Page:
The Year XIV6013

by Tarık Günersel    /  March 29, 2013  / No comments

61st Century Man: Our time in relation to all time.

Image created by Sampsonia Way. Via: Smithsonian Institution and simpologist. Creative Commons.

“What year are we in?” I asked the bright Creative Writing students at Sheboygan North High School in Wisconsin on March 13, a whole 42 years after my graduation as an AFS student. The reply was “naturally” 2013.

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  3. Tarik Günersel
  4. Tarık Günersel is a poet, playwright, aphorist, librettist and short story writer. He is the president of PEN Turkey and an ex-member of the PEN International Board. He studied English Literature at Istanbul University. A self-exile after the military coup in 1980, he spent four years in Saudi Arabia with his wife Füsun and their daughter Barış, teaching English. A dramaturg at Istanbul City Theater since 1991, he has acted on stage and screen and directed some of his plays. He proposed World Poetry Day in 1997 which was accepted by PEN International and declared by UNESCO as the 21st of March. His translations into Turkish include works by Samuel Beckett, Vaclav Havel and Arthur Miller. His works include The Nightmare of a Labyrinth (mosaic of poems and stories), and How’s your slavery goin’? His Oluşmak (To Become), a “life guide for myself,” includes ideas from world wisdom of the past four millennia.

“My question was wrong,” I said. “The Islamic year is different, as is the Jewish year. There is also the traditional Chinese one. So the correct question is ‘What years are we in?’”

The question in the singular form is acceptable, due to practicality in communication. But we are so used to practicalities that we tend to disregard the wide spectrum of the actual world we live in. On a daily and “small” scale this may cause no problems, but if we wish to imagine the variety of actualities on our planet as simultaneously as we can, trying to see the biggest picture possible, then such practicalities may limit our vision.

I showed my co-travelers (as I called the students, as we all travel on the same planet, friends and foes alike) the cover of the new issue of Scientific American: “The Evolution of Creativity.” The article refers to the 6 million years of “our” history.

In order to reach a better comprehension of the human journey, I propose transcending the God-related labeling of turning points in history.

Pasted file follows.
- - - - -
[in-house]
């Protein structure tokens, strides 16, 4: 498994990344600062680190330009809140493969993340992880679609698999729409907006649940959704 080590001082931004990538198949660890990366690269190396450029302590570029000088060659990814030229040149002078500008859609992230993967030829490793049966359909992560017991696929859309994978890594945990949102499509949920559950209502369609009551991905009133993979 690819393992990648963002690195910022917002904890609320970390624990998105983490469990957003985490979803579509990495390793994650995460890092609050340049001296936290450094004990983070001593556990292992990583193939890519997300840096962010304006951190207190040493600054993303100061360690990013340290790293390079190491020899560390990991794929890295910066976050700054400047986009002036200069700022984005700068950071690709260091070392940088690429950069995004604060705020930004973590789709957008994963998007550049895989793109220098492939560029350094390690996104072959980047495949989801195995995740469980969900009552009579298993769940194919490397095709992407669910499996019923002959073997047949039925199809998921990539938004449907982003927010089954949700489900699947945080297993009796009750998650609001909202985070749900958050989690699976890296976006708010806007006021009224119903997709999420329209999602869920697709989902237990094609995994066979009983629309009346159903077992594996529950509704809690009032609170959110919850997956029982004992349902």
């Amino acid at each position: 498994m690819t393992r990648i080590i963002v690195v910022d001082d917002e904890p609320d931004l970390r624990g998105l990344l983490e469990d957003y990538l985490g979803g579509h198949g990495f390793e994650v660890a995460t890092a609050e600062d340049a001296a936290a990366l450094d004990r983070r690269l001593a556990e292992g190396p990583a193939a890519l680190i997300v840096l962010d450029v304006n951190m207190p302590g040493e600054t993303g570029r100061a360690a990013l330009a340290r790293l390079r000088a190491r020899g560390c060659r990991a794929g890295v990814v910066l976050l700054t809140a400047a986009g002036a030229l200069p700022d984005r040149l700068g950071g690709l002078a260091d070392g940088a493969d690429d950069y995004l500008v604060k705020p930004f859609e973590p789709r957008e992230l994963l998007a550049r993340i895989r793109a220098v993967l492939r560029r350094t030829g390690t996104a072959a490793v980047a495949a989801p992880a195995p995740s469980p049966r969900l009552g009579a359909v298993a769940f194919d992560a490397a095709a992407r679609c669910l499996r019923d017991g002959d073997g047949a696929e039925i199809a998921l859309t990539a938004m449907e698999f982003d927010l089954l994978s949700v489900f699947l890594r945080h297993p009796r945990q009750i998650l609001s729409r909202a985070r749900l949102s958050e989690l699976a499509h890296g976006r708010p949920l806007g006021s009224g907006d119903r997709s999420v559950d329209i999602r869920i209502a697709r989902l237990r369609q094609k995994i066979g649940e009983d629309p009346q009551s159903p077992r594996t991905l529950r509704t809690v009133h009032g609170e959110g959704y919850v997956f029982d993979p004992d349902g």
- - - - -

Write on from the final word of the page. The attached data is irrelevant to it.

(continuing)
Saying “Before Common Era” instead of “Before Christ” does not solve the problem. “BCE” is still a derivative of the beliefs related to Christian mythology.

So, in honor of human creativity and labor, I have chosen the invention of writing as the turning point in history. To do this we simply add 4000 to 2013. Thus, we are in the year

6013 AW

AW: After the invention of Writing. I’m aware that there is a difference of a few centuries, but let’s be practical.

This universe is 13.7 billion years old—almost 14—so we could add XIV to this number and see that we are in the year XIV6013. It’s easy to write, but how should we say it? Fourteen billion sixty thirteen?

And then the next question comes: “What was before the universe?” I’m aware of the discussions about the validity of this question. However, my present preference is this: If we accept nature and “this universe” (rather than “the universe”) as different entities, then it is possible to say that there was nature, about which we—at least I—know nothing today.

Consequently, we can use a question mark to signify the pre-beginning of this universe and add “6m” in reference to our known history of 6 million years:

?XIV6m6013

I wrote this figure on the board, amusing the students, their teacher Lori Telschow, The Sheboygan Press journalist Kali Thiel, and my friend Ron Stein.

But while the date above is respectful to science, it is a bit too long for daily usage. Using XIV6013 is easier. The most practical way is 6013.

So, with this calculation, Shakespeare lived in the 56th and 57th centuries, Marx in the 59th century. WWI began in 5914, and the American astronaut Neil Armstrong became the first human on the Moon in 5969.

The next step is an introductory world history book, which I hope to prepare by 6014.

The 61st century is promising.

About the Author

Tarık Günersel is a poet, playwright, aphorist, librettist and short story writer. He is the president of PEN Turkey and an ex-member of the PEN International Board. He studied English Literature at Istanbul University. A self-exile after the military coup in 1980, he spent four years in Saudi Arabia with his wife Füsun and their daughter Barış, teaching English. A dramaturg at Istanbul City Theater since 1991, he has acted on stage and screen and directed some of his plays. He proposed World Poetry Day in 1997 which was accepted by PEN International and declared by UNESCO as the 21st of March. His translations into Turkish include works by Samuel Beckett, Vaclav Havel and Arthur Miller. His works include The Nightmare of a Labyrinth (mosaic of poems and stories), and How’s your slavery goin’? His Oluşmak (To Become), a “life guide for myself,” includes ideas from world wisdom of the past four millennia. He has recently initiated the Earth Civilization Project with the support of several intellectuals from various parts of the planet.

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